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Daniel Grafton Hill
*Daniel Grafton Hill III was born on this date in 1923. He was a Black Canadian sociologist, civil servant, human rights specialist, and Black Canadian historian.
Born in Independence, Missouri, Hill grew up in the western United States as the son of Daniel Grafton Hill II and his wife. His father, born in Washington, DC, and paternal grandfather were university-educated men who became ordained ministers of the African Methodist Episcopal Church. One of Hill's paternal aunts was Violet Hill Whyte, the first of his father's nine siblings. She was a public school teacher before 1937, when she was the first Black to be appointed as an officer in the Baltimore Police Department in Maryland.
1948, Hill graduated with a BA from Howard University in Washington, DC. While in the capital, he met his future wife, a woman from Oak Park, Illinois. 1950, he moved to Canada to study sociology at the University of Toronto. In 1953, he married Donna Mae Bender (1928-2018), a former Senate staffer and civil rights activist whom he had met in Washington, DC. They settled in Toronto that year. He received an M.A. in 1951 and a Ph.D. in 1960. They had three children, all born in Canada: singer-songwriter Dan Hill, author Lawrence Hill, and poet and novelist Karen Hill.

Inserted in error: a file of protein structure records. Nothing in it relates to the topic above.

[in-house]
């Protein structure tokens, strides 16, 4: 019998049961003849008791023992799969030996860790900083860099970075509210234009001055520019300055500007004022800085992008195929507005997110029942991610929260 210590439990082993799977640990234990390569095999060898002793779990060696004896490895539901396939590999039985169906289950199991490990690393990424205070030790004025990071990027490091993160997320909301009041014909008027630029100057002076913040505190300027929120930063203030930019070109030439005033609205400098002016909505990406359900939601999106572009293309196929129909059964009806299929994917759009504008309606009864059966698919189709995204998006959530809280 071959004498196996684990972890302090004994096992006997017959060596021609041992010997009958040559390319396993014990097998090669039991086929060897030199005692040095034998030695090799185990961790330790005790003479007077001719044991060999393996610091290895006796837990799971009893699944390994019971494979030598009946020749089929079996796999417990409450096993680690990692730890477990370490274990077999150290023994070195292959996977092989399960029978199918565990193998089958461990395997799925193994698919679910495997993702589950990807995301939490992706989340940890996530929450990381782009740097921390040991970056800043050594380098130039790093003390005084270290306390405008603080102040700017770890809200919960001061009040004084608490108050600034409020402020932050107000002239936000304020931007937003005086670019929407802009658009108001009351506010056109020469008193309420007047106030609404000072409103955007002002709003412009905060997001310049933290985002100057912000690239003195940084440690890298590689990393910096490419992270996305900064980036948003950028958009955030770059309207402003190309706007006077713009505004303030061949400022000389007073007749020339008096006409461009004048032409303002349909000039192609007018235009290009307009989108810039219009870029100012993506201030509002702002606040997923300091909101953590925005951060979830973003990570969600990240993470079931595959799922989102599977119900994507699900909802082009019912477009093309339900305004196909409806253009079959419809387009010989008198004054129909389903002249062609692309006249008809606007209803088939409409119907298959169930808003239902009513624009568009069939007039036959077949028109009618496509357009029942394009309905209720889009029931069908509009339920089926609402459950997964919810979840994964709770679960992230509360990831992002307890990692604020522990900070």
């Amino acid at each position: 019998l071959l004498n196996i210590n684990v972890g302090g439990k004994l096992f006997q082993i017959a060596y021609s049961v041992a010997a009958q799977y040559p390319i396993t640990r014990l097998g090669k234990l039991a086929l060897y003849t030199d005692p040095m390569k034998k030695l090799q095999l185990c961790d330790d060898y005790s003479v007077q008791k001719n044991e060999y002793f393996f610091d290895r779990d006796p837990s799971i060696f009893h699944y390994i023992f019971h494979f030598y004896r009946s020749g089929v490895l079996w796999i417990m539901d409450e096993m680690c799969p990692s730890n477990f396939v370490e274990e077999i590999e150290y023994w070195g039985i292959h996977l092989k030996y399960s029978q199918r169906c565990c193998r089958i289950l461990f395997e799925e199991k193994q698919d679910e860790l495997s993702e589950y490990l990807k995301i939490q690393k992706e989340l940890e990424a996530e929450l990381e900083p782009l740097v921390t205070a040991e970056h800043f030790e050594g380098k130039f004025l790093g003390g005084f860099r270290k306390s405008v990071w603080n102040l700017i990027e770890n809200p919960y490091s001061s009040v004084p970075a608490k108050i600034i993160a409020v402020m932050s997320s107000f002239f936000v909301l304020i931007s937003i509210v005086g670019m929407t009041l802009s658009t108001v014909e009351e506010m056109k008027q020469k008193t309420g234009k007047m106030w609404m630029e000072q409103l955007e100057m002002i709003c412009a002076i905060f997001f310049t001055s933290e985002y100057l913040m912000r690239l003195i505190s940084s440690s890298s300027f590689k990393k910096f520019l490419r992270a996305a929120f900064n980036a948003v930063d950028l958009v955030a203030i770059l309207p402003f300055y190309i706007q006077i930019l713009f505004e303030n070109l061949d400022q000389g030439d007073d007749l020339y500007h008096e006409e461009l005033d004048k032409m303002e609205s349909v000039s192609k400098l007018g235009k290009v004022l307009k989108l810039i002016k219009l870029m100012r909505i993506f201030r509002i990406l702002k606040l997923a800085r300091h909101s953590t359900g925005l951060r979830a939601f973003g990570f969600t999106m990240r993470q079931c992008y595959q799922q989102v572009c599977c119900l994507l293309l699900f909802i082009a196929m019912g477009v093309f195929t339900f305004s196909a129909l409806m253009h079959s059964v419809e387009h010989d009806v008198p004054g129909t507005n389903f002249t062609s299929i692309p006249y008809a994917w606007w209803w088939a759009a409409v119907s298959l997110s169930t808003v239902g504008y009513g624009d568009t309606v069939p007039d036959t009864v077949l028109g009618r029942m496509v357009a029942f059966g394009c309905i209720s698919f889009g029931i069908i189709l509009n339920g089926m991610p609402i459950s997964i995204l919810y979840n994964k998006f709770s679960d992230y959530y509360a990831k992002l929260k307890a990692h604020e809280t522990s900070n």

In the early 1950s in Toronto, Donna Hill was a human rights activist for the city's Labor Committee for Human Rights. She lobbied the Ontario government to enact anti-discrimination legislation. She also wrote about Black Canadian history; the Multicultural History Society of Ontario published her A Black Man's Toronto, 1914-1980: The Reminiscences of Harry Gaiery (1980).
From 1955 to 1958, Hill was a researcher for the Social Planning Council of Metropolitan Toronto. From 1958 to 1960, he was Executive Secretary of the North York Social Planning Council. In 1960, he was the assistant director of the Alcoholism and Drug Addiction Research Foundation. From 1961 to 1962, he taught in the sociology department at the University of Toronto. In 1962, he was the first full-time director of the Ontario Human Rights Commission.
In 1972, he became the Ontario Human Rights Commissioner. In 1973, he resigned to create his human rights consulting firm. From 1984 to 1989, he was the Ontario Ombudsman. He founded the Ontario Black History Society. In 1981, he published The Freedom Seekers: Blacks in Early Canada. In 1993, he was awarded the Order of Ontario. In 1999, he was made an Officer of the Order of Canada. Daniel Grafton Hill III died on June 26, 2003.